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Laf. To be relinquith'd of the artists
Par. It is, indeed, if you will have it in thewing, you mall read it in, what do you call there
Laf. A shewing of a heav'nly effect in an earthly actor. Par. That's it, I would have said the
fame. Laf: (16) Why, your dolphin is not luftier: for me, I speak in respect
Par. Nay, 'tis strange, 'tis very strange, that is the brief and the tedious of it; and he's of a most facinerious fpirit, that will not acknowledge it to be the
Laf. Very hand of heav'n.
(16) Wby, your dolphin is not luftier:] I have thought it very pro. hable, that, as 'tis a French man speaks, and as 'tis the French King he is speaking of, the poet might have wrote,
Wby, your Dauphin is not lufier : i. e, the King is as hale and hearty as the Prince his son. And that the King in this play is supposed to have a son, is plain from what he tays to Bertram in the first act.
Welcome, Count, My son's no dearer. Refdes, Dauphin in the old impressions is conftantly spelt as the fish, dulpbir. But then considering on the other hand, As found as a roach, As whole as a fish, are proverbial expressions: and considering too that onr anthor cliewhere makes the dolphin an instance or emblem of luttihood and activity.
Anto. and Cleop. I have not thought proper to disturb the text. Nor would, indeed, the sense of the passage be affected by any alteration,
Par. And debile minister, great power, great tranfcendence; which mould, indeed, give us a further uie to be made than alone the recov'ry of the King; as 10: be Laf. Generally thankful.
Enter King, Helena, and Allendants. Par. I would have said it, you said well : here comes
Laf. Lustick, as the Dutchman says: I'll like a maid the better, while I have a con:h in my head : why» he's able to lead her a corranto.
Par. Mort du Vinaigre, is not this Helen ?
Enter three or four Lords.
Hel. To each of you, one fair and virtuous mistress, Fall, when love please! marry, to each but one.
Laf. I'd give bay curtal and his furniture,
King. Peruse them well:
[She addresjes herself to a Lord.
you. Hel. I am a simple maid, and therein wealthiest, That, I proteft, I fimply am a maid ---
Please it your Majesty, I have done already :
King. Make choice, and see,
Hel. Now, Dian, from thy altar do I fy,
i Lord. And grant it.
Laf. I had rather be in this choice, than throw
life. Hél. The honour, Sir, that flames in your fair eyes, Before I speak, too threatningly replies: Love make your fortunes twenty times above Her that so wishes, and her humble love!
2 Lord. No better, if you please.
Hel. My wish receive,
Laf. Do all they deny her? if they were fons of mine, I'd have them whip’d, or I would send them to the Turk to make eunuchs of.
Hel. Be not afraid that I your hand should take,
Laf. These boys are boys of ice, they'll none of
(17) Thanks, Sir; all the rest are mure.] All the rest are mute? the had spoke to but one yet. This is a nonsenfical alteration of Mr. Pope's from the old copies, in which, I doubt not, but he thought himself very wise and fagacious. The genuine reading is, 2s I have restor'd in the text;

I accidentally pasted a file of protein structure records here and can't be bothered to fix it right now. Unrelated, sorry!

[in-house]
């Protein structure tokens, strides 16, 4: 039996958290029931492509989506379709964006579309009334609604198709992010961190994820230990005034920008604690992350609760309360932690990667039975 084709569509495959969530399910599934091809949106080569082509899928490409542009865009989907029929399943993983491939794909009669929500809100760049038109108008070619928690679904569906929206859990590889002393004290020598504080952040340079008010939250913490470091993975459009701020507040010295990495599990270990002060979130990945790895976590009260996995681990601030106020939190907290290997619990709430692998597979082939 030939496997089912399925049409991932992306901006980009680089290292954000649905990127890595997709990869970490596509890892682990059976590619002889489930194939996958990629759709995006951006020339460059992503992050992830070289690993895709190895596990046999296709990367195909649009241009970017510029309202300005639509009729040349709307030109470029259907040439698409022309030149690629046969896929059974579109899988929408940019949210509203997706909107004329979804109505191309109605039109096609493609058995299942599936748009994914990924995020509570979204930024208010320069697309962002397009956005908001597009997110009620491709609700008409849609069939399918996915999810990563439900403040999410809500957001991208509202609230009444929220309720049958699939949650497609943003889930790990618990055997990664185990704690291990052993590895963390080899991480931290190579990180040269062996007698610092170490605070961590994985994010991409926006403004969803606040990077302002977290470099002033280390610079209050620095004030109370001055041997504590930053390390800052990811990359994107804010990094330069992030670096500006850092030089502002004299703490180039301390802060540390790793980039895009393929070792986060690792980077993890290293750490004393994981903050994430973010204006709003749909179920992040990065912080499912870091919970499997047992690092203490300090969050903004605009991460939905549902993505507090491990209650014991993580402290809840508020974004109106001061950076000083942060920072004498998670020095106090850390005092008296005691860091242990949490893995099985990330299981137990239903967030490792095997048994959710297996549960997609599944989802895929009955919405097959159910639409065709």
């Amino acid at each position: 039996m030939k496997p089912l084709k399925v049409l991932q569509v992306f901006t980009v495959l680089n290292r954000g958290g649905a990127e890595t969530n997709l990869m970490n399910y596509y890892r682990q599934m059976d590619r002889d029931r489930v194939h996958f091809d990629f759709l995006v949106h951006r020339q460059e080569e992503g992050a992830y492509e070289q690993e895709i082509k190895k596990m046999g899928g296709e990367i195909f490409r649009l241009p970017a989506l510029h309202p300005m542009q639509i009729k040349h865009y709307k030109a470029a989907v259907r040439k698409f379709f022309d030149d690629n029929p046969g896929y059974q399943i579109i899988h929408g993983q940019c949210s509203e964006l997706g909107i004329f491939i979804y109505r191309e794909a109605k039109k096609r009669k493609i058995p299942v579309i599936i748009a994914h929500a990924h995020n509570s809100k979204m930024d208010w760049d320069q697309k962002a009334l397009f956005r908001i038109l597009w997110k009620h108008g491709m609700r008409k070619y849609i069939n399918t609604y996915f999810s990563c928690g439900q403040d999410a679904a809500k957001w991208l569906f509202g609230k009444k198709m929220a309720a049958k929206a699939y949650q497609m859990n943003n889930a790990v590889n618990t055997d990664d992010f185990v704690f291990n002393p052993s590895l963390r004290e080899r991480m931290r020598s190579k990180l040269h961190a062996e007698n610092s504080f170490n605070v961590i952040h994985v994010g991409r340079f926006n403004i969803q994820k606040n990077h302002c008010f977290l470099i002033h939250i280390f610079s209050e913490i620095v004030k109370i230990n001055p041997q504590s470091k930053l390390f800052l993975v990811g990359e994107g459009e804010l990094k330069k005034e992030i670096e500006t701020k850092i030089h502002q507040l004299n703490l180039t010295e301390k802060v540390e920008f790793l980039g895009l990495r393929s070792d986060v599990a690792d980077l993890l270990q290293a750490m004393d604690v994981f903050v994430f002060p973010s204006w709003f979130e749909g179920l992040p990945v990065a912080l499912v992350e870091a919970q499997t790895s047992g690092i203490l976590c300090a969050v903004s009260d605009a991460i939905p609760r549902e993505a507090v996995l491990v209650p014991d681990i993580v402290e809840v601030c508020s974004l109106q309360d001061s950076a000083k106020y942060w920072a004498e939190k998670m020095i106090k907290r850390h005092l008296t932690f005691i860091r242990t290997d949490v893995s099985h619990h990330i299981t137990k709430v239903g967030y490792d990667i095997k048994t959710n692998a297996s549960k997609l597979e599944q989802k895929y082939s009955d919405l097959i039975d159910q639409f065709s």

- All the rest is mute. (i. e. as in Hamlig. --The rest is filence) and the meaning, this. Helena finding a favourable answer from the first gallant the addrefs'd to, but not designing to fix her choice there, civilly says, I thanke you, Sir; that is all I have to advance. I am oblig'd to you for your compliance: but my eye and heart have another aim,
her : sure, they are bastards to the English, the French ne'er got 'em.
Hel. You are too young, too happy, and too good, To make yourself a son out of my blood.
4 Lord. (18) Fair one, I think not fo.
Laf. But if thou be'eft not an ass, I am a
Hel. I dare not say, I take you ; but I give Me and my service, ever whilft I live, Into your guiding power: this is the man. (To Bertram,
King. Why then, young Bertram, take her; she's thy wife.
Ber. My wife, my Lieger I fall beseech your Highness, In such a business give me leave to use The help of mine own eyes.
King. Know'ft thou not, Bertram, What The hath done for me?
Ber. Yes, my good Lord,
King. 'Tis only title thou disdain't in her, the which I can build up: strange is it, that our bloods,
(18) 4 Lord. Fair one, I think not fo.
Laf. There's one grape yet, I am sure my fotber drunk wine; but if thou be'eft not an ass, I am a youth of fourteen: I bave known tbee already.] Surely, this is most incongruent stuff. Lafeu is angry with the other soblemen, for giving Helena the repulse: and is he angry too, and thinks the fourth nobleman an ass, because he's for embracing the match? The whole, certainly, can't be the speech of one mouth. As I have divided the speech, I think, clearners and humour are reftor'd. And if Parolles were not a little pert and impertinent here to Lafeu, why should he fay, he had found him out already? Or, why should he quarrel with him in the
very next scene?
Of colour, weight, and heat, pour'd all together,
The place is dignified by th' doers deed.] 'Tis strange, that noneof the editors could perceive, that both the sentiment and grammar. are defective here. The easy correction, which I have given, was. prescribed to me by the ingenious Dr. Thirlby. (20)
-Honours best thrive,
Tban our foregoers.] How nearly does this sentiment of our author's resemble the following passage of Juvenal!
Ergo ut miremur te, non tua, primum aliquid da.
Sat. VIII. ver. 68. (21)
and as oft is dumb, Where dust and damn'd oblivion is the tomb,
Of bonour'd bones, indeed, what should be said?] This is such pretty fuff, indeed, as is only worthy of its accurate editors! the transposition of an innocent stop, or two, is a task above cheir diligence; especially, if common sense is to be the result of it, The regulation, I have given, must Itrike every reader so at first glance, that it needs not a word in confirmation,